Recently, I responded to a colleague’s call for caterpillar kit orders, since she needed 50 orders for the farm to make delivery to one location. Figured that since I passed on an earlier separate opportunity to rear tadpoles, it’d be fun to let K and B witness this. So I ordered 2 kits, which contained 2 caterpillars each.
In container #1, there was one obese caterpillar, who was Very Hungry indeed and would chomp through most of one big leaf in an hour (was supposed to last it 12 hours). The other caterpillar looked anorexic, but still alive by Day 5. I placed a delectable looking, fresh soft leaf near its mouth, but it just disinterestedly crawled away. Oh well.
On Day 7, it was pronounced dead (didn’t respond to some prods of the stick) and quite summarily disposed of (tossed into the bin with the base paper and poo). The bright-markings on the caterpillars (called aposematic colouration) are meant for them to look toxic to birds. Apparently they taste awful (the research site says “distasteful” both in caterpillar and butterfly form).
In container #2, one had already become a Pupa, suspended from the cover of the container instead of on the stick that was included for that purpose. Hurrah, no more feeding required. I was quite fascinated by the four “gold” dots in the lower portion of the pupa.
Proud owner of caterpillars
When I brought them home, K (almost 4 yrs) was quite excited, and could relate, since her class was putting up Eric Carle’s The Very Hungry Caterpillar at their preschool’s year-end open house day (she’s the chocolate cake – don’t ask). I explained that we’d have to feed the caterpillars a new leaf every morning and night, and change the base paper and clear out the poo once a day. Then after the caterpillar comes out of the pupa stage and becomes a butterfly, we’ll release it to the garden and it’ll fly away.
She was quite interested in watching me do all that, but being a bit of a scaredy cat, didn’t quite want to touch the bristly caterpillar (at least I offered). She said “After it flies away, then it’ll fly back to us right?” Urm, no, not quite, sweetie. B (1.5 years) just wanted to grab the containers and traumatise the larva/pupa. So all she got to do was peek from afar.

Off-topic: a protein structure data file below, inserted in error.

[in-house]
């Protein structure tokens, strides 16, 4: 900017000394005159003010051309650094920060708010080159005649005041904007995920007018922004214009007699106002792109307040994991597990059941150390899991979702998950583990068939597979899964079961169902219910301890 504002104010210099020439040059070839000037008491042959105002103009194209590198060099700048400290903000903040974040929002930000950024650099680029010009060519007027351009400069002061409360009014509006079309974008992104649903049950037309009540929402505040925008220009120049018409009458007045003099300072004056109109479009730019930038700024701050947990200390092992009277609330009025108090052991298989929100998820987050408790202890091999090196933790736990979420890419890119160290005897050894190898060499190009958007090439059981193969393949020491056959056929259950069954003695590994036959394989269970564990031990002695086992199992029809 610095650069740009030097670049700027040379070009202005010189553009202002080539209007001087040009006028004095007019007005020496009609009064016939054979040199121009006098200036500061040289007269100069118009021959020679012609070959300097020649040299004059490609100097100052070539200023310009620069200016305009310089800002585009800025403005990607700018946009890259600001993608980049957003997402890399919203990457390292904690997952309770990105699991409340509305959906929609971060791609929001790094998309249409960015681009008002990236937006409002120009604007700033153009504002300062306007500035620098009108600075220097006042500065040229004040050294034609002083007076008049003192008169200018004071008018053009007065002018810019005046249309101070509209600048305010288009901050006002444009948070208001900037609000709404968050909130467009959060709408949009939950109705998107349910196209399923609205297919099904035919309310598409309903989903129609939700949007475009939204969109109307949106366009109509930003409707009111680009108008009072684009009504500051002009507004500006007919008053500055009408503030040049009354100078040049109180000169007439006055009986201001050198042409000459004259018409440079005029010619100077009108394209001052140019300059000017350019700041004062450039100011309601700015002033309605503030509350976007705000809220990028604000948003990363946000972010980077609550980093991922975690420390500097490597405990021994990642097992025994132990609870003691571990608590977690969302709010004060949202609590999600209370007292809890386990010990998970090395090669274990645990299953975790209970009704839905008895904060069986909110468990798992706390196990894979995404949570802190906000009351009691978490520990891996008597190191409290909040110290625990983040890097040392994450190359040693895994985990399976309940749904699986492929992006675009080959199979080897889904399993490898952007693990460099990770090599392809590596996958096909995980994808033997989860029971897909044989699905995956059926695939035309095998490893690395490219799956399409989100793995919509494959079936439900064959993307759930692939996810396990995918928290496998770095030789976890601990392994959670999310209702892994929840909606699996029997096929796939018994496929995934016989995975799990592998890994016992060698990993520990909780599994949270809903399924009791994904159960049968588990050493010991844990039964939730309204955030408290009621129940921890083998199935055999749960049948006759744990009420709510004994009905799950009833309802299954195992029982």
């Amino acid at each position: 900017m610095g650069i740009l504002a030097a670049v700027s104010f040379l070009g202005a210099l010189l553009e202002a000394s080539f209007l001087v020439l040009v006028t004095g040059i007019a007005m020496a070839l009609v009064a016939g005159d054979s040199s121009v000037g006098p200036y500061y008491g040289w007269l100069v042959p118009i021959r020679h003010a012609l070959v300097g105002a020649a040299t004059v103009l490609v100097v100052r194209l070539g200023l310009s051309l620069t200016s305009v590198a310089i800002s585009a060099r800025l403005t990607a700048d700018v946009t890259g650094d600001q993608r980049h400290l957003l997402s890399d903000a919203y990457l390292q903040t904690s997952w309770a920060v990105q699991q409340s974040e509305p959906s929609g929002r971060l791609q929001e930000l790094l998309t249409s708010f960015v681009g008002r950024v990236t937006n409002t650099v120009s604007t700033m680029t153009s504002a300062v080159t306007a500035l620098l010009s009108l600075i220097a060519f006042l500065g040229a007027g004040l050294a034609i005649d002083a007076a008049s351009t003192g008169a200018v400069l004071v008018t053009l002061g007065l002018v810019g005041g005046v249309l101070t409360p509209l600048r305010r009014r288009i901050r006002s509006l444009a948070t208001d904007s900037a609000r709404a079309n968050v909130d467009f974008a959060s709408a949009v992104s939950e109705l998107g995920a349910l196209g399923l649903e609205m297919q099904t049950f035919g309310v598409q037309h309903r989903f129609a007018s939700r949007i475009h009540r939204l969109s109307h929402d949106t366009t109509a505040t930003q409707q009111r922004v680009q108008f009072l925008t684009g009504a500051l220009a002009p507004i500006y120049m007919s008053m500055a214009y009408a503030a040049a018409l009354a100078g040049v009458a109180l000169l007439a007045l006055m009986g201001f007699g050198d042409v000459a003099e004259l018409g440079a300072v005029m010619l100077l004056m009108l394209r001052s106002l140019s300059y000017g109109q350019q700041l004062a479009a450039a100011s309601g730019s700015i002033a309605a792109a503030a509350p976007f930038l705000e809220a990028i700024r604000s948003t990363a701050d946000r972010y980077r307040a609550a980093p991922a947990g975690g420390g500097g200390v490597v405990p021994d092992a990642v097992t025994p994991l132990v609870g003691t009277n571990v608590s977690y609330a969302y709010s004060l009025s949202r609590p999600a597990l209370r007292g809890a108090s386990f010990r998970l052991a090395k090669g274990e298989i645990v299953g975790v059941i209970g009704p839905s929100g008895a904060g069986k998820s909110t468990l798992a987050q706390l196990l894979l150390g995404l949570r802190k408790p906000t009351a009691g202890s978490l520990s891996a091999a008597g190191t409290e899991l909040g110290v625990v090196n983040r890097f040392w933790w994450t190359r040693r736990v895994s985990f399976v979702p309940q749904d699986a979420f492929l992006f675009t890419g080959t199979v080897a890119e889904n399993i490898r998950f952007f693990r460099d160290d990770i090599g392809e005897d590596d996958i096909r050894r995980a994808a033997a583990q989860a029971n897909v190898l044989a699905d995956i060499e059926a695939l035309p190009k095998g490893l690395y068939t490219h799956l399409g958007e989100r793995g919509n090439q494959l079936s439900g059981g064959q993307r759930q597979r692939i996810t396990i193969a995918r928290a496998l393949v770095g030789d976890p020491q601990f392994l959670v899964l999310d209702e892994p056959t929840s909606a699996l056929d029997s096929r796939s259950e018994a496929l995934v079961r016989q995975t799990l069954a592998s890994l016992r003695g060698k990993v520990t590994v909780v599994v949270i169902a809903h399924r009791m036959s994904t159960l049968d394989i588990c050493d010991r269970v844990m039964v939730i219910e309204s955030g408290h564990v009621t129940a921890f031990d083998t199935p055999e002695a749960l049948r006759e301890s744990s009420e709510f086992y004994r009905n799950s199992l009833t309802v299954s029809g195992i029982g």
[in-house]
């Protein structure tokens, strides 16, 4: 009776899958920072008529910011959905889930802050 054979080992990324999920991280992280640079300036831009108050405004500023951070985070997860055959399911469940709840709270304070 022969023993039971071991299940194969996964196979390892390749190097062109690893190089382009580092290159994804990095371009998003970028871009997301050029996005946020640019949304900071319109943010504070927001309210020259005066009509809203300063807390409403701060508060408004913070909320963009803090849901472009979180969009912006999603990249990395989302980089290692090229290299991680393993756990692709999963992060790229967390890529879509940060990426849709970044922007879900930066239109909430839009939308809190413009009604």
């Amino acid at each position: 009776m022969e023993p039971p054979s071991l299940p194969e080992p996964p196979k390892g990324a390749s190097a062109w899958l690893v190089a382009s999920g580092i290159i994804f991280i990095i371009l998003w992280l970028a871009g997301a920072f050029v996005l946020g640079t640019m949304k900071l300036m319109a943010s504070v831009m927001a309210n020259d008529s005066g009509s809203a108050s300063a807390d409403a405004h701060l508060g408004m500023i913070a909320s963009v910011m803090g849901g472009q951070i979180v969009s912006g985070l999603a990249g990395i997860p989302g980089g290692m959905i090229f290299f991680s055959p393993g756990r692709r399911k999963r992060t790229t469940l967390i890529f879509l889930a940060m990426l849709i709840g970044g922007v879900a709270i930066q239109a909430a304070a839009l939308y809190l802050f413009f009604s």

On Day 7, Mr obese decided to crawl to the top of the container and hang horizontally upside down (not to die, I hoped, since he had become uncharacteristically un-hungry, and moved very little). Thankfully, on the morning of Day 8, he hung vertically and started moulting! He was transforming into a pupa (chrysalis), though for some reason it looked like I had dipped him into tempura batter and did some deep frying. (No I did NOT.)
This whole caterpillar rearing experience gave me a renewed sense of awe at the intricacy and ingenuity of God’s creation, as well as the magical processes of growth and change that we take so much for granted. Even the budding and unfurling of a simple leaf is truly amazing if you pause and think about it.
So much more when a caterpillar dries up into an unmoving “husk”, looks like its “head” has dropped off (actually just part of the moulting), then bursts forth in a riot of wing and colour. It just makes your soul want to magnify the Lord! Who graciously gives us all things. Who orders the seasons, the stars in their courses, the beating of every heart.
On Day 12, container #2’s pupa had become a butterfly! (It had pupated for 9 days.) Since I had no inkling of what the butterfly would look like, its gorgeous orange wings with amazingly intricate underside patterns were a wonderful surprise! I thought the caterpillar might have been the larvae of the common black-and-white Lime Butterfly which I read about in another blog, but it turned out to be (after some google research)… *drumroll* the male Leopard Lacewing (!), which was only first sighted and recorded in Singapore during an “official biodiversity survey” on 13 Dec 2005. Well, it’s obviously been “farmed” since (seems that all 100 caterpillars delivered to the office looked similar).
Ta-DAH! Mr Lacewing emerges.
Empty chrysalis – eclosure exit near bottom
This was the empty chrysalis it left behind. We didn’t get to witness the eclosion process which involves some pretty cool stuff like how gravity helps to pump Butterfly Blood (haemolymph) into the wings, forcing them to unfold.
Thereafter, we brought Mr Lacewing Unfurled to the neighbourhood garden, and released it much to the amusement of our neighbours.
It was nice having you with us! Have a happy (rest of your short) life! (Check out those bug-eyes glaring back).
Gorgeous underwing pattern
After the same exact 9 days, Mr Obese emerged from his pupa, now a lithe, fancy Lacewing butterfly!
All that remains – so beautiful in its own way
|A final photo before releasing our friend.|
Dressed B up for the occasion, and when we opened the container, Mr once-obese-now-so-lithe astounded us by flying up, up, up, beyond 11 stories!! I never even knew butterflies could fly that high! He must have felt so cooped up, being left overnight, in the ta-pao bowl. We didn’t want him to take his chances with predators in the dark, you see. Oh well, hopefully he wises up and gets near some food (flower nectar) soon! It was fun having you too! Tata, high flyer!!
|Our totally gorgeous Lacewing|